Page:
Is this the end of favorable loans to electric carmakers?

Romney Reiterates No Loans To Electric Vehicle Companies

This season of intense but shallow political debates sparks another fear in the heart of alternative energy vehicle proponents. Will Romney kill the electric car?

It would be easy to jump to that conclusion and we can only see one of the two parties using this to instill fear in the heart of would-be voters. Nonetheless, the question is valid. If candidate hopeful Romney wins, he pledged his administration would cut loans to electric car companies and focus more on drilling for petroleum locally in order to boost output. Is this a myopic strategy bound to tie the economy even more to petroleum and kill electric car advances or does it even matter at all anymore?

Early Adopter Phase Over. We can look at Romney’s reiteration of nipping loans to electric cars in many ways. Is the glass half full or half empty, in other words. While a presidential win from candidate Romney would certainly spell the end of loans for electric vehicle companies, or at least on the surface, it doesn’t spell the end of electric cars. Too many people now own, have driven and simply understand the value of an alternative energy car in a world where gasoline price has never shown to come down to the levels of yesteryears.

Nissan knows it, Ford knows it and CODA is well aware of it, the early adopter phase for electric vehicles is over. Welcome to the early mass-adopter phase. If the early adopters are not reflective of the mass buyer’s segment, they do help pave the way. They are willing to pay a premium for something new and often have different motivations. For early adopters, the electric car has two general meanings. It can be a way to have something new, bringing them out of the same old technology with a different skin. It’s a way to satisfying their need for modern, bleeding edge technology tools as well as satisfy their technological curiosity. They are forward thinking people with a good eye for future technologies. The other lesser wave of early adopters are those concerned with the environment. Buying an electric car, no matter what studies you will show them still means not putting gasoline in their cars and “get their hands dirty”.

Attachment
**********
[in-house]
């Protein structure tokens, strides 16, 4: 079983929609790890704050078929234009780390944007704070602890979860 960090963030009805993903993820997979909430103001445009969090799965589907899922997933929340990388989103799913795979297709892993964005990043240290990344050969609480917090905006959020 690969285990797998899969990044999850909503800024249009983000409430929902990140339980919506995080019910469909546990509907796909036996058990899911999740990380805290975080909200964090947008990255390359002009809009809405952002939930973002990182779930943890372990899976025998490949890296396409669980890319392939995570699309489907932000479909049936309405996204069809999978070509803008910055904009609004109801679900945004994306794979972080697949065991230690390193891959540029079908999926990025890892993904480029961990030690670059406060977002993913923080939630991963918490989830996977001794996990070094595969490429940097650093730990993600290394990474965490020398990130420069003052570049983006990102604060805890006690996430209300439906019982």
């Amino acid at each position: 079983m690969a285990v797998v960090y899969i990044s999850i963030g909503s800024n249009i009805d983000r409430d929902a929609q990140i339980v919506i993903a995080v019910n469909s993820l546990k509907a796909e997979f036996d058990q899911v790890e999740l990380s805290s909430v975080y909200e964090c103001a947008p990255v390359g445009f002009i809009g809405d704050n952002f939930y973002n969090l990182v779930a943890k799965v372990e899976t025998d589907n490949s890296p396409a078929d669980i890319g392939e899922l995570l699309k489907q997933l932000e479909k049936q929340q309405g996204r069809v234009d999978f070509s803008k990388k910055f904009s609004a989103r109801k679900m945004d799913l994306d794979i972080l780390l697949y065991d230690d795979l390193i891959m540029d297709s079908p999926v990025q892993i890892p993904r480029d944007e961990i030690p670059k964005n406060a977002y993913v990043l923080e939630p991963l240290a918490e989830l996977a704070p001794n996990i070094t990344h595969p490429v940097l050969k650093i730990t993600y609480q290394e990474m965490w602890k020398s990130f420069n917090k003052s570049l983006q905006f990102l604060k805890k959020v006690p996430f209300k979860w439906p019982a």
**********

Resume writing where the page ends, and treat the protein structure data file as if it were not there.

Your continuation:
What Did Romney Say. In essence, Romney is sticking to his gun, which does not necessarily oppose the Democrats’ future plan. It barely shifts the funds and shuffles the energy policy dance, which taxpayers will pay for ultimately. According to his speech in Ames, Iowa: "Rather than investing in new electric auto and solar companies, we will invest in energy science and research to make discoveries that can actually change our energy world. And by 2020, we will achieve North American energy independence," It doesn’t say much, nor are we any clearer about what that “actual technology change” is.

In the end, the results are the same. We will pay taxes, the IRS still exists regardless which candidate wins. What we can say though is that the electric vehicle industry is not on such unstable grounds as the media makes it out to be. Electric cars and hybrids are doing very well in the reliability reports of Consumer Report, as I pointed out yesterday here: Consumer Reports Says Electric and Hybrids Have High Reliability
and electric cars, EV, hybrids, HEV and plug-in hybrids, PHEV have shown to sell as well as when hybrids were introduced over a decade ago, and that’s in the middle of a downturn and a modicum of a recovery.

So does Romney’s plan to cut access to favorable loans for electric carmakers kill the alternative energy industry? The answer would have to be no. Will it slow it down? Perhaps, yes. But one thing is for sure, the electric car early adopter phase is now over and electric car companies, as well plug-in hybrid makers are now focusing on those who were shy about such vehicles until a year ago and are ready to g

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